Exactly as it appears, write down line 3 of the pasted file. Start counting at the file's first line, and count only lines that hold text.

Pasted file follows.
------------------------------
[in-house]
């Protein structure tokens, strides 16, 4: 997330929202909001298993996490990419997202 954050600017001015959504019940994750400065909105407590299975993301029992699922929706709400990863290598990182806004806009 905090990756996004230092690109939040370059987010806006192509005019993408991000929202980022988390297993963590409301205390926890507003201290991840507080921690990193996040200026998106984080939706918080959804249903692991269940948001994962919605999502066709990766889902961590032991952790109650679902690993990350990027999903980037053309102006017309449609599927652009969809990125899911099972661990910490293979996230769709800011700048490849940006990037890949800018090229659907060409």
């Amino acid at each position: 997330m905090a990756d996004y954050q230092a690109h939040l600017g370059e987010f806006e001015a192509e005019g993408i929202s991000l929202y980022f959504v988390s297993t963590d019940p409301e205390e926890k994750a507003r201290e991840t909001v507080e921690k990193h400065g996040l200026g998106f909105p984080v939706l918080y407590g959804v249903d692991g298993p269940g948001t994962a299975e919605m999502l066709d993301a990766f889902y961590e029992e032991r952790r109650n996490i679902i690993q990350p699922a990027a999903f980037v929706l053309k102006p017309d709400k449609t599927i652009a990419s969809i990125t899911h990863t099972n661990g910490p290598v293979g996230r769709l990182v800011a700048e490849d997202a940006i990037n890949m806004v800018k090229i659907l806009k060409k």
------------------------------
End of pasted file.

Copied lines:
């Amino acid at each position: 997330m905090a990756d996004y954050q230092a690109h939040l600017g370059e987010f806006e001015a192509e005019g993408i929202s991000l929202y980022f959504v988390s297993t963590d019940p409301e205390e926890k994750a507003r201290e991840t909001v507080e921690k990193h400065g996040l200026g998106f909105p984080v939706l918080y407590g959804v249903d692991g298993p269940g948001t994962a299975e919605m999502l066709d993301a990766f889902y961590e029992e032991r952790r109650n996490i679902i690993q990350p699922a990027a999903f980037v929706l053309k102006p017309d709400k449609t599927i652009a990419s969809i990125t899911h990863t099972n661990g910490p290598v293979g996230r769709l990182v800011a700048e490849d997202a940006i990037n890949m806004v800018k090229i659907l806009k060409k």